Highlights from the NPPNW
I had the opportunity last Saturday to attend the fall meeting of the Nature Photographers of the Pacific Northwest (NPPNW). The invited speakers were John and Barbara Gerlach, who spoke on mastering digital exposure and advanced flash techniques for nature photography. John Gerlach made a strong case for using manual exposure settings, and I may have to try out his techniques – normally I use aperture priority about 90% of the time. His technique involves picking an aperture or shutter speed you want to maintain, taking a picture, and examining the RGB histogram. Then the shutter speed or aperture (whichever you don’t want to maintain) should be adjusted until the RGB histogram reaches the right side (assuming there are highlights in the image). That’s it; the exposure is set. So if light conditions don’t change, your exposure is good even if you recompose.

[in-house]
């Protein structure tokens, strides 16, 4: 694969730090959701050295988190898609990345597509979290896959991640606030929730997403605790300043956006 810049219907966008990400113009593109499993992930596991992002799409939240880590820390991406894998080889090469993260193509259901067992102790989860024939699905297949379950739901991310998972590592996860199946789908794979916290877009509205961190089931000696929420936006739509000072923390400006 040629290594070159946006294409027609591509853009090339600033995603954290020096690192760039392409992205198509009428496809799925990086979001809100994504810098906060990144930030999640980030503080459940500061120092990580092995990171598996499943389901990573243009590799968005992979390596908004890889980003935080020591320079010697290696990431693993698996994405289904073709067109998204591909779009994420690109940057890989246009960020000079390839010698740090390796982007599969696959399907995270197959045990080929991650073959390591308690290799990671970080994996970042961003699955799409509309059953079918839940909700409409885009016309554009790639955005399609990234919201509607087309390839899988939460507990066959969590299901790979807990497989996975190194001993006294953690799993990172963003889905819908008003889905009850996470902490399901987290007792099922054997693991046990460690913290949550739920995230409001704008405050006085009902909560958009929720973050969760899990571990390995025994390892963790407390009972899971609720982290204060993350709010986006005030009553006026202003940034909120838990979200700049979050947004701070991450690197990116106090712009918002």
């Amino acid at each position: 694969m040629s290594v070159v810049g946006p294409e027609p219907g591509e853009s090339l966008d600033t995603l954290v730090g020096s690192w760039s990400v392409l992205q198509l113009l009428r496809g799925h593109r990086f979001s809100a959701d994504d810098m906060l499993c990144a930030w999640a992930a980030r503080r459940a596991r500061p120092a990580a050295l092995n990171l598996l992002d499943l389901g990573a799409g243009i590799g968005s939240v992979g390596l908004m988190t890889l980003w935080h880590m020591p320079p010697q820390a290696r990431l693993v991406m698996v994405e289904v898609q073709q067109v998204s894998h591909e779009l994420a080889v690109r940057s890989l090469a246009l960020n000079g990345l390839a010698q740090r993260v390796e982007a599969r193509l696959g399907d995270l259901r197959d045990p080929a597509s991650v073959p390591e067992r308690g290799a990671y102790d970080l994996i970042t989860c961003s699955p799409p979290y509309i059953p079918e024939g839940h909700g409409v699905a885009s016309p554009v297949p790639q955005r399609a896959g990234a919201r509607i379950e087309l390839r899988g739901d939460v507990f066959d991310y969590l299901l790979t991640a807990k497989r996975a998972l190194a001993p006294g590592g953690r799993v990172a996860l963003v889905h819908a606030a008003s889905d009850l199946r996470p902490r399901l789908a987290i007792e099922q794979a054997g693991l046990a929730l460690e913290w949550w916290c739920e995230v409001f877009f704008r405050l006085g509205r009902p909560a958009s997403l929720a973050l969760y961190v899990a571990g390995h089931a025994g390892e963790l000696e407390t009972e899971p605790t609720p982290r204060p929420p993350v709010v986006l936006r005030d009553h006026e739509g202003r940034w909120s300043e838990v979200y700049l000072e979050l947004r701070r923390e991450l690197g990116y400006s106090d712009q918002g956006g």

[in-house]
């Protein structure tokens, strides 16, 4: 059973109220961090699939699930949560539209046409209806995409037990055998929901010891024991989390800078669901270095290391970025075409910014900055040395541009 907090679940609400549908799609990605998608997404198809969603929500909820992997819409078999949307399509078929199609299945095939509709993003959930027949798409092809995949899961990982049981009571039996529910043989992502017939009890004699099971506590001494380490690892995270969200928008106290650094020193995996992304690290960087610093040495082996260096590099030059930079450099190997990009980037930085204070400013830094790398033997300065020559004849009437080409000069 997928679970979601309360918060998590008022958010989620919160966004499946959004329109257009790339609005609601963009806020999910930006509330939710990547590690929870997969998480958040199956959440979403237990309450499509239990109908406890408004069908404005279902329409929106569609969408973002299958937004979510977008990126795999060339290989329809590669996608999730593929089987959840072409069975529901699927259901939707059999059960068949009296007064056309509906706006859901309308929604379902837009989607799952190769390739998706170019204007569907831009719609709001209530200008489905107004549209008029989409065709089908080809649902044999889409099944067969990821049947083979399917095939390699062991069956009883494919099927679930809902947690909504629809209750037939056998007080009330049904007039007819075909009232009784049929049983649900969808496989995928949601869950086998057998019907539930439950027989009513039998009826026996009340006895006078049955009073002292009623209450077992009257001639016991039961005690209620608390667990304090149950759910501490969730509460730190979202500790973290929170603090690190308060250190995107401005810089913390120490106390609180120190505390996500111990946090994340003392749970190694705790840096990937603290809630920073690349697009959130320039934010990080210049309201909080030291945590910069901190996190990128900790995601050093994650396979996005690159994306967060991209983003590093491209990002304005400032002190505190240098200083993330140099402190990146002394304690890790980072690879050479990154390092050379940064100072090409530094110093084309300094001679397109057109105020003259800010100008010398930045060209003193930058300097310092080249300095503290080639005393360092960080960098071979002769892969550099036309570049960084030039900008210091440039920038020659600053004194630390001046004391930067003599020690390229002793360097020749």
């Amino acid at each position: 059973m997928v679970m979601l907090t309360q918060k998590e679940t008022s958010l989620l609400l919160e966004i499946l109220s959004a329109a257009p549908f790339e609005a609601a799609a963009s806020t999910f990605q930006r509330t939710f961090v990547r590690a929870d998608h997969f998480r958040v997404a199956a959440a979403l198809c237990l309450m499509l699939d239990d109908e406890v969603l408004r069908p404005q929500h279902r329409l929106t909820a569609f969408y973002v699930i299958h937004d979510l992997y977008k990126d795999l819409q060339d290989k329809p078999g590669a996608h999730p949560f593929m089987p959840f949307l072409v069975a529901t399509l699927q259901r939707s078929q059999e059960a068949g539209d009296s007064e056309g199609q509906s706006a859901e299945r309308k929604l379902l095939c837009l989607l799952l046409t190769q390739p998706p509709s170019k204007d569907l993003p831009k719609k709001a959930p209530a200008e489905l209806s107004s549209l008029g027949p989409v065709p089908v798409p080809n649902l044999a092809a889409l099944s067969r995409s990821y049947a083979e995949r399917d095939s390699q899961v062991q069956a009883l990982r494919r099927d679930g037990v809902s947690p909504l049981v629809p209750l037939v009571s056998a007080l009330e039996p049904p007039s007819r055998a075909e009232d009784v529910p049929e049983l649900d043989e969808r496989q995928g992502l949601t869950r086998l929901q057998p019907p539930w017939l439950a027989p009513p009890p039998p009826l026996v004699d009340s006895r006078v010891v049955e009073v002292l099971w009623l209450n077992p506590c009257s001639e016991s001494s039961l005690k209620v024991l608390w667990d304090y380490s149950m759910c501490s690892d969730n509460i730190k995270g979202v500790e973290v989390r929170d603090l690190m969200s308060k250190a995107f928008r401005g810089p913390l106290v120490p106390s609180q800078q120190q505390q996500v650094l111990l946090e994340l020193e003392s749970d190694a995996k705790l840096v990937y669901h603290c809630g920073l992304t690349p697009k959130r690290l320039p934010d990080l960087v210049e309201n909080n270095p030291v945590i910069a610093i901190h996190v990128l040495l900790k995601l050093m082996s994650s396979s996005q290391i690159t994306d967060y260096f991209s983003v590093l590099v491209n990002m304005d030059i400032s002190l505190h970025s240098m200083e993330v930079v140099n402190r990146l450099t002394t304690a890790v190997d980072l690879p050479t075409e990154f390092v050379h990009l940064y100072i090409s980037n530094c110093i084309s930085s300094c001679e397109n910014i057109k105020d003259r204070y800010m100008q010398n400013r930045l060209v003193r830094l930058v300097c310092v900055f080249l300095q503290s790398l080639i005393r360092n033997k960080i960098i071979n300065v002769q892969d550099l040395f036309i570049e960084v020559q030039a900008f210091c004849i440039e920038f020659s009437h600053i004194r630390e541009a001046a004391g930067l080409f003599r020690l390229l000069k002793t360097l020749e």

A big part of NPPNW meetings are their digital and print competitions. There are three categories for both the digitally projected and the print competitions: plant life, scenics, and wildlife. Because this its a nature photography group, images should not show the “hand of man” in a prominent role. Members are allowed to submit 3 images for the projected competition and 2 prints. I was lucky enough to tie for first place in the projected scenic category and take 1st place in the scenic print category (I also won 3rd place in the plant-life print category, but as there were only four prints entered, I didn’t take it as a big honor). Regular readers of my blog will recognize the two winners from earlier posts. The image below of the Tatoosh Range won in the digitally projected category – I used this image to explain my technique to stop the wind. The other image below, from Beach #4 in Olympic National Park, won in the print category – in a previous post I explained my vision and the (rather lengthy) processing behind this image.